Archive for the ‘Gothic’ Category

Trumbull Congregational Church (1899)

Sunday, September 17th, 2017 Posted in Churches, Gothic, Trumbull | No Comments »

The Congregational Church in Trumbull was first established in 1730. Services were initially held at Pulpit Rock on White Plains Road. The first meeting house was built on the corner of White Plains Road and Unity Road. The congregation’s second meeting house was built in 1747 on what is now Church Hill Road, just west of where the Helen Plumb Building would be built in 1883. Over the years, the expanding road moved closer to the church and many a horse and wagon, coming down the hill on icy days, collided with the corner of the building. In 1842 a new church was erected on the same site, but located further back toward the Pequonnock River. A fire destroyed this building in 1898. The cornerstone for the current church, built at a new location at 3115 Reservoir Avenue, was laid on September 28, 1898 and the building was dedicated on on May 11, 1899. The church was constructed of stone quarried north of Beardsley Park.

2 Moss Street, Pawcatuck (1870)

Tuesday, September 12th, 2017 Posted in Gothic, Houses, Stonington | No Comments »

At 2 Moss Street in the Pawcatuck section of Stonington is a nice example of a house built in the style called “Carpenter Gothic.” The house, built circa 1870, displays the decorative bargeboards in the gables that are typical of the Gothic Revival. Moss Street contains a number of similar Carpenter Gothic cottages.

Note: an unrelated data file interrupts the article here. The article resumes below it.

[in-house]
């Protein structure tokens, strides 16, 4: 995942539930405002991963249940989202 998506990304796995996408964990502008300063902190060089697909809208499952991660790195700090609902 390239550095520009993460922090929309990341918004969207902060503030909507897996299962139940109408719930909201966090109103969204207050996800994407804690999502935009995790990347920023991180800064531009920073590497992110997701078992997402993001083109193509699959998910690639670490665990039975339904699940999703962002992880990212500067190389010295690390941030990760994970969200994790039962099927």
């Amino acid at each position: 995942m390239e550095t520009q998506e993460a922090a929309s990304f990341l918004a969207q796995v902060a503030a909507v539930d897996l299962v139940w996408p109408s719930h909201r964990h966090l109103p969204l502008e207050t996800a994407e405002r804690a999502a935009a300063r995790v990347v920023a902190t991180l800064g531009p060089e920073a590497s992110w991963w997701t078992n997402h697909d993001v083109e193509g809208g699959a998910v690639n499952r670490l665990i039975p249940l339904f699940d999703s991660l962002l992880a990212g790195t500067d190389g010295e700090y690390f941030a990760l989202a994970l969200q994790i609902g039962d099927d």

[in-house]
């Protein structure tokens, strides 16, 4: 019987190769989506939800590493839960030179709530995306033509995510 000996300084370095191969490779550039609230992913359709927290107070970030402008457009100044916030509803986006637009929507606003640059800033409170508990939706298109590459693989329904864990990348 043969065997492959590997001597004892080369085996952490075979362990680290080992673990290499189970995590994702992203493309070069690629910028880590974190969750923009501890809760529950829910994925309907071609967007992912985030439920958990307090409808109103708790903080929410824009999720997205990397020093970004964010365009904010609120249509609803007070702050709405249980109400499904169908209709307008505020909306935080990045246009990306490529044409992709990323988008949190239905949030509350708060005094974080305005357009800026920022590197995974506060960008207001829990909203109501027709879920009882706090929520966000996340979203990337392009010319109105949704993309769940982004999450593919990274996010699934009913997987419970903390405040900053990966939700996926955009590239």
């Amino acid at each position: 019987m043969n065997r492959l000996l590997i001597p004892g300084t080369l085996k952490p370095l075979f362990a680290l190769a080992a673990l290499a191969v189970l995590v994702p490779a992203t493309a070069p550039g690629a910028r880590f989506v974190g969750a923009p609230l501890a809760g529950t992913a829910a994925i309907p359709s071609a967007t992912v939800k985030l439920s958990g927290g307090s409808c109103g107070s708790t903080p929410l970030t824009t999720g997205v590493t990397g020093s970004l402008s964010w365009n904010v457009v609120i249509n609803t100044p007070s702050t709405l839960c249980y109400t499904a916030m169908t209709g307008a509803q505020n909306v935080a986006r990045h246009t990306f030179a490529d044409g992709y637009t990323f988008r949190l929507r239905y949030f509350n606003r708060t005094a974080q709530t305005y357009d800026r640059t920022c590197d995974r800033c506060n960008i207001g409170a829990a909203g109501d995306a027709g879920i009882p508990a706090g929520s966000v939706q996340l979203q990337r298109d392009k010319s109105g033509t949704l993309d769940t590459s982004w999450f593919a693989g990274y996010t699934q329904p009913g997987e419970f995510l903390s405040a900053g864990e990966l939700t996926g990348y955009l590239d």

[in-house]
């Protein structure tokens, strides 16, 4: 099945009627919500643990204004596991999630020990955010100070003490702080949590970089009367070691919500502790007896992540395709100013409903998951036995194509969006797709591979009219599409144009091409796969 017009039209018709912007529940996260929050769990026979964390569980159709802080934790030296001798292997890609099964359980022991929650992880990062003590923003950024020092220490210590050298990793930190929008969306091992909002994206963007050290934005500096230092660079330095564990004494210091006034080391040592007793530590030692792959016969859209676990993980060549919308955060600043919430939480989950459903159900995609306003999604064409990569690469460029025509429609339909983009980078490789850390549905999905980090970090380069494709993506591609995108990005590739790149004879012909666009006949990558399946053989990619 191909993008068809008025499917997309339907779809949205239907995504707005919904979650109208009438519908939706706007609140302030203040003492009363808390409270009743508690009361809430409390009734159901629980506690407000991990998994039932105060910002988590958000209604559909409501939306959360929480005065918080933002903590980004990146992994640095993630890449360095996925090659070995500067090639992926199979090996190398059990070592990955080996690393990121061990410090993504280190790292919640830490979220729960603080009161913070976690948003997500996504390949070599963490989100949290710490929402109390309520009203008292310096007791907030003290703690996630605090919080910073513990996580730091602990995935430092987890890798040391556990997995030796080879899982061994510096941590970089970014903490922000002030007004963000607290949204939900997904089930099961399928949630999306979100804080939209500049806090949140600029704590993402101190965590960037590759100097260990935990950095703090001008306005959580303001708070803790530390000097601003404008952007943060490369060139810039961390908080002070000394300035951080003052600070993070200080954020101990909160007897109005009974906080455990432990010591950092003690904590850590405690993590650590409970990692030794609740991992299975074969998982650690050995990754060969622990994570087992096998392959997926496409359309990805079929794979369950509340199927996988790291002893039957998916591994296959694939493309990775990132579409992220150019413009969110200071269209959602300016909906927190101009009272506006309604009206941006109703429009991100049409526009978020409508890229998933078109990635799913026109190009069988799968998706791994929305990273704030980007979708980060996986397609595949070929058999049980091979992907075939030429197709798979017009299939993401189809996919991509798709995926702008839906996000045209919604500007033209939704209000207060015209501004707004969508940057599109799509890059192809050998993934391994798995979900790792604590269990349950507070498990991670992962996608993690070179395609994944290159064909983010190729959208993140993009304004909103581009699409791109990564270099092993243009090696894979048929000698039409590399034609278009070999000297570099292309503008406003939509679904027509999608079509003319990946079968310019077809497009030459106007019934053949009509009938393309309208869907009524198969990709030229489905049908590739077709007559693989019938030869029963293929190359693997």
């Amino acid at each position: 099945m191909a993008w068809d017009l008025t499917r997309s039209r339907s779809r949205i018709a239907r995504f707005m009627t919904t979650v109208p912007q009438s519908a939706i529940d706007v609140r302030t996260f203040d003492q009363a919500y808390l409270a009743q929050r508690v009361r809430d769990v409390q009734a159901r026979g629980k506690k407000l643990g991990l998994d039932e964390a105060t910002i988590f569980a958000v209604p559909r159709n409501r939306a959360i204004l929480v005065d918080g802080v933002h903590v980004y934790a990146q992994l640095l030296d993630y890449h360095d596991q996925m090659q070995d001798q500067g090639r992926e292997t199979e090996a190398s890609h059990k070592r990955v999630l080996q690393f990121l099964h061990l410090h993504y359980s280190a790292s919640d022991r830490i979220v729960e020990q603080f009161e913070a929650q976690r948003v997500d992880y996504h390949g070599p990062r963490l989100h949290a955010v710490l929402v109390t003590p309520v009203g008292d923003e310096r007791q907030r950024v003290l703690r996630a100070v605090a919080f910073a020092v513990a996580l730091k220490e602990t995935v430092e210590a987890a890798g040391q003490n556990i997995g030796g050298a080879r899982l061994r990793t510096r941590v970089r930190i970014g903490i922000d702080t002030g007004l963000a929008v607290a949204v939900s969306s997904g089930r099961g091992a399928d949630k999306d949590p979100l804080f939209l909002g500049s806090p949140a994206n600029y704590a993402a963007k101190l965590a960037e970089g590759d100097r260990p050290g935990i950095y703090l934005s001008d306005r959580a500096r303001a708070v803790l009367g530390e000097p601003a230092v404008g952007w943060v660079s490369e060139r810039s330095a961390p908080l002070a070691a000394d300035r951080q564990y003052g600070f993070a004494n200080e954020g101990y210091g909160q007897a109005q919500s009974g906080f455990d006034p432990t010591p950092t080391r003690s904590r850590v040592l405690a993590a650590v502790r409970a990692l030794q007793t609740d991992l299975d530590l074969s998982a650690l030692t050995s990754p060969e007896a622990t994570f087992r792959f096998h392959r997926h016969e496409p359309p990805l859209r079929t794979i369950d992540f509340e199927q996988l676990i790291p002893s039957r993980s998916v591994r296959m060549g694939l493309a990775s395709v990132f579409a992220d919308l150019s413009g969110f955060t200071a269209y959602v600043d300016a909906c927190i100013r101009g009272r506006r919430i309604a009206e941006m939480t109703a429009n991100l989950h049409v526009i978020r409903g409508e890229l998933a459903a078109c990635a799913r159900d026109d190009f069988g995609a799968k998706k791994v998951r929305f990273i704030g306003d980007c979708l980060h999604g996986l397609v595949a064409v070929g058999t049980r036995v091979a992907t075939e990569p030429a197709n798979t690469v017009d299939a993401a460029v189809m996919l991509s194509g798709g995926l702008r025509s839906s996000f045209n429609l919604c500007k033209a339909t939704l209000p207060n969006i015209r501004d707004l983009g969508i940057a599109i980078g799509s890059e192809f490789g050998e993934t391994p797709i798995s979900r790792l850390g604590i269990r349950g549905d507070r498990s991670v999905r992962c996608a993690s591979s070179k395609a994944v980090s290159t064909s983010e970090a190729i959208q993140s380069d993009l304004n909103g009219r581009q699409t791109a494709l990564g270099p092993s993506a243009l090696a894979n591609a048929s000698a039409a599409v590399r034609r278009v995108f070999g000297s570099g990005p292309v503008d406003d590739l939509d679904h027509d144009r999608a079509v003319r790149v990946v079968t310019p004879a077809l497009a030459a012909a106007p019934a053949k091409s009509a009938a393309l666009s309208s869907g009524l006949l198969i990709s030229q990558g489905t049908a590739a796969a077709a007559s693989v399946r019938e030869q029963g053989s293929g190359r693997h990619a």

St. Patrick’s Church, Mystic (1909)

Sunday, September 10th, 2017 Posted in Churches, Gothic, Mystic, Stonington | No Comments »

The cornerstone of St. Patrick’s Catholic Church, 35 East Main Street in Mystic, was laid on August 16, 1908 and the building was dedicated the following year. The parish had previously used a building on Church Street, purchased from the local Methodist church in 1870. The church on East Main has been altered in the years since it was first erected. The original Gothic entryway and tower have been replaced with less architecturally elaborate versions. A one-story parish hall was also added to the building. Read the rest of this entry »